Intelligent energy management: Your key towards sustainable manufacturing, aimed for a net zero world

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By Sam Tilley, Regional General Manager (UK, Ireland & Nordics), OMRON. 

Whether working in automotive or logistics, fast-moving consumer goods (FMCS) or food and drink, some factory managers can take an ‘if it ain’t broke, don’t fix it’ view. This approach is understandable, particularly if it relates to a process that took a long time to get right in the first place, or a line or machine that is running reliably. 

However, reducing Scope 1 greenhouse gas (GHG) emissions in the order of magnitude necessary to meet 2050 targets will entail the modification of many existing plants and processes – even those that are working perfectly.

Luckily, we do not need to start from scratch to achieve our goals. Intelligent energy management, or the optimisation of energy use within an organisation, can help identify potential areas of improvement, and guide the adoption of practical, feasible ways to decarbonise operations. Here, Sam Tilley, Regional General Manager (UK, Ireland & Nordics), at OMRON, shares a few examples.

Materials handling and GHG emissions 

A single forklift generates around 2,640 grams of carbon dioxide (CO2) per litre of diesel combusted, resulting in between 5,280 and 7,920 grams of CO2emissions an hour.1 Opting for more sustainable methods of on-site materials handling, then, could represent a significant GHG saving.

Autonomous mobile robots (AMRs) are battery powered, making them the perfect fossil-free alternative for transporting boxes and pallets. They are also intelligent enough to return to the charging station when they need to, optimising workflows even further. 

They also represent a dynamic replacement for conventional linear conveyors. What’s more, unlike traditional autonomously guided vehicles (AGVs), they require no facility modifications, such as floor magnets or navigational beacons, making them relatively simple to adopt.

Robotics can also drive greater energy efficiency in palletising, where the rise of e-commerce and the trend towards high mix low volume (HMLV) manufacturing has made mixed pallets more common. 

With fewer pallets equalling lower per unit carbon emissions, optimising the various patterns to make better use of space in transit and storage requires complex programming. Collaborative robot (cobot) palletising solutions, work alongside human workers to quickly calculate pallet pattern definitions, and significantly reducing programming time and making it easy for operators to implement changes. 

Reducing wasted energy

There is no getting away from the fact that factories require vast amounts of electricity. Everything that moves, whether it’s a motor, pump, drive, or fan is driven by energy, and organisations need to think about what they can do to reduce waste.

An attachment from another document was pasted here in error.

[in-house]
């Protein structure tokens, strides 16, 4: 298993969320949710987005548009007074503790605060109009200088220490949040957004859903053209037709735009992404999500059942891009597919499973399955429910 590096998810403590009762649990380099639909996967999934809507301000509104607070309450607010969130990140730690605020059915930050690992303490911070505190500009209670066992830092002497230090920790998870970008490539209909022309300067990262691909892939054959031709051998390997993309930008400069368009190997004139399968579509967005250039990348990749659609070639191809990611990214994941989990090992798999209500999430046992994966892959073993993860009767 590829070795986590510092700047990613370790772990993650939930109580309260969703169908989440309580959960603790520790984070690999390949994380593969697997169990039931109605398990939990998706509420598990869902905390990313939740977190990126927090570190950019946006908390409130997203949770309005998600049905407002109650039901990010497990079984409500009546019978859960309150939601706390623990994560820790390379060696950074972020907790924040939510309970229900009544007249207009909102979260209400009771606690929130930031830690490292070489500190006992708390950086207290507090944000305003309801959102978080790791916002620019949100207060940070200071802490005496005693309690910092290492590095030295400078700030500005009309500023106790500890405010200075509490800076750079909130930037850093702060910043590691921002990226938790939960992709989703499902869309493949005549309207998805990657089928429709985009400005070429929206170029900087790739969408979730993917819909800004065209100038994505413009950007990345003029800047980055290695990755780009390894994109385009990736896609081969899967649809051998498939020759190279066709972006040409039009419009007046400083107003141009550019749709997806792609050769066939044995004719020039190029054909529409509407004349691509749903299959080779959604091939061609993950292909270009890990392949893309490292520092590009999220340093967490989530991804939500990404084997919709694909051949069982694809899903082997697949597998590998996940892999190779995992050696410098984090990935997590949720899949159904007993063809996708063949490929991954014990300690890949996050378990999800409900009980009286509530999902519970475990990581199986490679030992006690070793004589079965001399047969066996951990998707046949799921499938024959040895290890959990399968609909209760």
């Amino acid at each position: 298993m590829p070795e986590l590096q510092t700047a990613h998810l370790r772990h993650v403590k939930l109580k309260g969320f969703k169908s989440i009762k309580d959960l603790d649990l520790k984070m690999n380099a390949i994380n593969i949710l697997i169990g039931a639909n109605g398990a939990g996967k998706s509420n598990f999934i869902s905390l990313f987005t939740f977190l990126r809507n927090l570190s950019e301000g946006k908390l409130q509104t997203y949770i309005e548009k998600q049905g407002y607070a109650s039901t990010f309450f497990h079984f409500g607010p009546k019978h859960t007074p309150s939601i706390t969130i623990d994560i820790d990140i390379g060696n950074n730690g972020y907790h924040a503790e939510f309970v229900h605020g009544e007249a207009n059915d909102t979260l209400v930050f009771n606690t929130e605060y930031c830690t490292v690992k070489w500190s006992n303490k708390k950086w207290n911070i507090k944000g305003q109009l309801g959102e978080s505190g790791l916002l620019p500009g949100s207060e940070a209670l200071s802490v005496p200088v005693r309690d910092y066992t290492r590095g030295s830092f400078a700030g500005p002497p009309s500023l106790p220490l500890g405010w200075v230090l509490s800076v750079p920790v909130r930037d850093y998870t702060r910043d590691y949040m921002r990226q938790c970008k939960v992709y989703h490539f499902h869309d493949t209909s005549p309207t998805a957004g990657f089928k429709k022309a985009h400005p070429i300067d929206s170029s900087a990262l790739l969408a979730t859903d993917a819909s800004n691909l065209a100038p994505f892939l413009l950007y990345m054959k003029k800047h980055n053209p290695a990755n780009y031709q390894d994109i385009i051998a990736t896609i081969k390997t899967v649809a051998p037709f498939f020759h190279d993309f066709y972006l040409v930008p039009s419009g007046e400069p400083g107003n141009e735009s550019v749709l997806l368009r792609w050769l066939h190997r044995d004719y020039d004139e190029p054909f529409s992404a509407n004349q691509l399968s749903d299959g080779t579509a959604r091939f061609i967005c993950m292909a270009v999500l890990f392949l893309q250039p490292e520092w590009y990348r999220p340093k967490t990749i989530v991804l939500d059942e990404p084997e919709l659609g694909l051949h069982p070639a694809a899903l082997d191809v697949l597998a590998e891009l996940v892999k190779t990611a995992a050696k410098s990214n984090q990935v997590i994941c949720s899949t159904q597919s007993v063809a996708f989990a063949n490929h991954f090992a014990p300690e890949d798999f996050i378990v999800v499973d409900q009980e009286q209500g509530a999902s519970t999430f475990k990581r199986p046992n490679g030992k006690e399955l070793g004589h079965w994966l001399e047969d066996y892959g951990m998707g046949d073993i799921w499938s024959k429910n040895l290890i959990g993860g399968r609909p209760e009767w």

In the average industrial facility, between 10 and 30% energy consumption is used to generate compressed air. Yet up to a third of that air is often wasted, due to leaks, misuse, over pressurisation, and pressure drop.2 Using smaller compressors for reduced needs, installing electronic speed variators and heat recovery systems, and limiting pressure loss can all make compressors more energy efficient. 

With pumps, optimising flow control and motor performance, ensuring they meet efficiency class IE4 requirements, will help increase energy efficiency. 

The importance of inverters shouldn’t be overlooked. Inverter technology has advanced considerably in recent years, and while those made 20 years ago might still work, they won’t incorporate regenerative energy capabilities. Replacing old inverters, then, could make a huge difference to the energy efficiency of equipment. 

Data-driven change 

The reductions in energy usage needed to achieve ambitious net zero targets, however, can rarely be achieved on the factory floor alone. Smart use strategies that harness the internet of things (IoT) and artificial intelligence (AI) models can help factories analyse their real-time production line data usage data, to identify efficiencies. This helps manufacturers to implement solutions, which may be as adjusting the settings on inverters. 

To collect this data, facilities will need sensors, something that old lines may not have, at least not in the correct locations or with the required accuracy. While sensorisation is a pre-requisite of any smart monitoring data management platform, it can be a very worthwhile investment, providing manufacturers with insights they may otherwise have remained hidden.

When such a system was used to continuously monitor the air and operational situations in a factory clean room, for example, it found hours in which production and quality were unaffected when the air conditioning was turned off. It meant the team was able to implement a new policy on air conditioning use, significantly reducing energy consumption and the related costs.

Adapting to a sustainable future

While there are some areas of manufacturing where small adaptations can lead to big savings, reaching net zero will also require fundamental changes in areas such as the collection and analysis of production data, and the movement of goods around the factory floor. 

Innovative new technologies will play a role but it’s a myth that manufacturing facilities have to be new to be energy efficient. There is plenty that can be done to make existing factories and production lines more sustainable.

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